EPF being courted by mid-cap companies


  • Business
  • Wednesday, 19 Jun 2013

PETALING JAYA: A new race has begun to get the attention of the Employees Provident Fund (EPF) as a shareholder after the pension fund declared it was looking to put money into some 40 mid-cap stocks.

“The market has perked up to this news. Every company wants the EPF to be its shareholder,” quipped one investment bank's head of equity capital markets (ECM).

To recap, EPF chief executive officer Datuk Shahril Ridza Ridzuan said this week that it was looking at making investments in 40 mid-cap stocks, adding that the fund was already invested in a number of mid-sized companies.

Shahril said the EPF was happy to support companies that fulfilled its investment criteria, which include having ample liquidity, the ability to generate cash flows and dividends, and having good corporate governance practices in place.

A head of dealing said that the EPF used to invest more actively in mid-caps some 10 years ago.

“Those were the go-go days. In the last few years, with interest mainly in the big-caps, there has been less focus on mid-caps, despite some of these companies delivering good earnings.”

On the definition of “mid-cap” stocks, industry players said there was no hard and fast rule to it. “These are stocks which aren't quite blue chips and are yet not considered small-caps,” said one fund manager.

Mid-caps can be loosely classified as companies that lie in the middle of the pack between large- and small-cap companies. Mid-caps generally have a market capitalisation of between RM100mil and RM1bil.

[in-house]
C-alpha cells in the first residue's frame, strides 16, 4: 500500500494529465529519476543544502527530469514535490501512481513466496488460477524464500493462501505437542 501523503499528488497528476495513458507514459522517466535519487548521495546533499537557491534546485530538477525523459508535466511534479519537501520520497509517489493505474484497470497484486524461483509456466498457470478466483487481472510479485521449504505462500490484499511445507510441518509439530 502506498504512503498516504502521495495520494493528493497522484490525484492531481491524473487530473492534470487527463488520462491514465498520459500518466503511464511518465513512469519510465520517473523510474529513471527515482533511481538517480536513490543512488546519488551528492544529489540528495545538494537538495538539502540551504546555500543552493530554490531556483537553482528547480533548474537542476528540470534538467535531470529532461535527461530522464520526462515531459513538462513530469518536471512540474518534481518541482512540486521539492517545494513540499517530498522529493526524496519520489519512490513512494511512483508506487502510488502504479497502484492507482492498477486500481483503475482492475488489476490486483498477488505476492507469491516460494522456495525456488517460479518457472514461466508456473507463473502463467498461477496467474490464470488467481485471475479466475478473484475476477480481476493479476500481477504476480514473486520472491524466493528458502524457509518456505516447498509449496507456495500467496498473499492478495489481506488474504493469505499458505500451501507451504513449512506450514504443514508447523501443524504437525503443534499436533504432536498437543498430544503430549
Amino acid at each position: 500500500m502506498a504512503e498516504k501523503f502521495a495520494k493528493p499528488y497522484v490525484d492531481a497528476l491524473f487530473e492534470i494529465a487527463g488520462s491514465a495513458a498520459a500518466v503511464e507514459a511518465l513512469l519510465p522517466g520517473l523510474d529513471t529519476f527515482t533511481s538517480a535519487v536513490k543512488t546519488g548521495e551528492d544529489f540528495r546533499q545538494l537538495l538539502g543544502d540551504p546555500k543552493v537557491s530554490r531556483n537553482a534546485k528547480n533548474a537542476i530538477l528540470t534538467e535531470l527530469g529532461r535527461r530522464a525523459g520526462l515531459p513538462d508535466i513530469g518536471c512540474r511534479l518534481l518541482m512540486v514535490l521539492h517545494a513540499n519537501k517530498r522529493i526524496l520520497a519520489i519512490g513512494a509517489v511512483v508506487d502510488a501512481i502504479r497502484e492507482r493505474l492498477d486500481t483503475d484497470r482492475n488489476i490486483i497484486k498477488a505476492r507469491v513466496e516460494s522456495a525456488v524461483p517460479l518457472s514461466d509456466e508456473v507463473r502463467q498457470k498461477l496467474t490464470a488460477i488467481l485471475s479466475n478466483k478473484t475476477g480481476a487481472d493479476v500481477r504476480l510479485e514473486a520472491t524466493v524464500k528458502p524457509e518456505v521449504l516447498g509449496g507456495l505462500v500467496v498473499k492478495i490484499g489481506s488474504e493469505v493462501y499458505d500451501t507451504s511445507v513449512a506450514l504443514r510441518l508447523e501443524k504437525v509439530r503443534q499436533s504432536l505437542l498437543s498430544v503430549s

For a company to make the cut, the ECM head reckons that it would have to be fundamentally sound with good earnings before it passed the test of the EPF investment panel.

Companies will also need to market themselves via roadshows and investor briefings.

The said companies would also probably have to be on the buy list of a few research houses before they got on the radar of the EPF, said one fund manager.

Earlier this month, the pension fund had emerged as a substantial shareholder in Prestariang Bhd with a 5.2% stake. Prestariang is an up-and-coming provider of information and communications technology training, certification and software licence management and distribution. Apart from good dividend yields, the company looks set to deliver strong earnings growth based on the contracts it has bagged.

Shahril said the fund was looking at sectors that were robust and not so dependent on economic cycles.

He said the EPF was already investing 20% of its funds in mid-cap stocks, with plans to increase this to 30%.

He said the healthcare and industrial sectors were some of the fastest-growing sectors at the moment.

Shahril was commenting on Prime Minister Datuk Seri Najib Razak's call last week for government-linked investment companies, especially the EPF, to play a more prominent role and increase market vibrancy by investing in good quality mid-cap stocks.

The EPF manages assets worth more than RM556bil, of which some 60% are invested in fixed income, 16% in the stock market and 2% in property.


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EPF , Courted , Mid-cap companies

   

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